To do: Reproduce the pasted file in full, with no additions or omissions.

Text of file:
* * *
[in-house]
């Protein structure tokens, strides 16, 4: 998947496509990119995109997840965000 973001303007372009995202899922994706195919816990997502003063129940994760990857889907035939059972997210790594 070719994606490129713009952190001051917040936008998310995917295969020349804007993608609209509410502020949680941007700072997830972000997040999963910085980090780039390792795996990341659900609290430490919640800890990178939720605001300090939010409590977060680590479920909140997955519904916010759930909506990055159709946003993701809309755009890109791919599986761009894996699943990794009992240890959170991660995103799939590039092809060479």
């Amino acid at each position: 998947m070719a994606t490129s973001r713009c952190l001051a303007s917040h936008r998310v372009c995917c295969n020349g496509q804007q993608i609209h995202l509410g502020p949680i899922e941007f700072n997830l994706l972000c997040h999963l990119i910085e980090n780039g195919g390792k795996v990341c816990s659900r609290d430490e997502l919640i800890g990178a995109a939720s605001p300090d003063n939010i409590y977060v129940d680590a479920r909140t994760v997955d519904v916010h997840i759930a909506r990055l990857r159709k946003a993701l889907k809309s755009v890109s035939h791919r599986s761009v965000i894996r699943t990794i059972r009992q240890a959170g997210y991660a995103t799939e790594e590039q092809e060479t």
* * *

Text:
[in-house]
């Protein structure tokens, strides 16, 4: 998947496509990119995109997840965000 973001303007372009995202899922994706195919816990997502003063129940994760990857889907035939059972997210790594 070719994606490129713009952190001051917040936008998310995917295969020349804007993608609209509410502020949680941007700072997830972000997040999963910085980090780039390792795996990341659900609290430490919640800890990178939720605001300090939010409590977060680590479920909140997955519904916010759930909506990055159709946003993701809309755009890109791919599986761009894996699943990794009992240890959170991660995103799939590039092809060479």
């Amino acid at each position: 998947m070719a994606t490129s973001r713009c952190l001051a303007s917040h936008r998310v372009c995917c295969n020349g496509q804007q993608i609209h995202l509410g502020p949680i899922e941007f700072n997830l994706l972000c997040h999963l990119i910085e980090n780039g195919g390792k795996v990341c816990s659900r609290d430490e997502l919640i800890g990178a995109a939720s605001p300090d003063n939010i409590y977060v129940d680590a479920r909140t994760v997955d519904v916010h997840i759930a909506r990055l990857r159709k946003a993701l889907k809309s755009v890109s035939h791919r599986s761009v965000i894996r699943t990794i059972r009992q240890a959170g997210y991660a995103t799939e790594e590039q092809e060479t």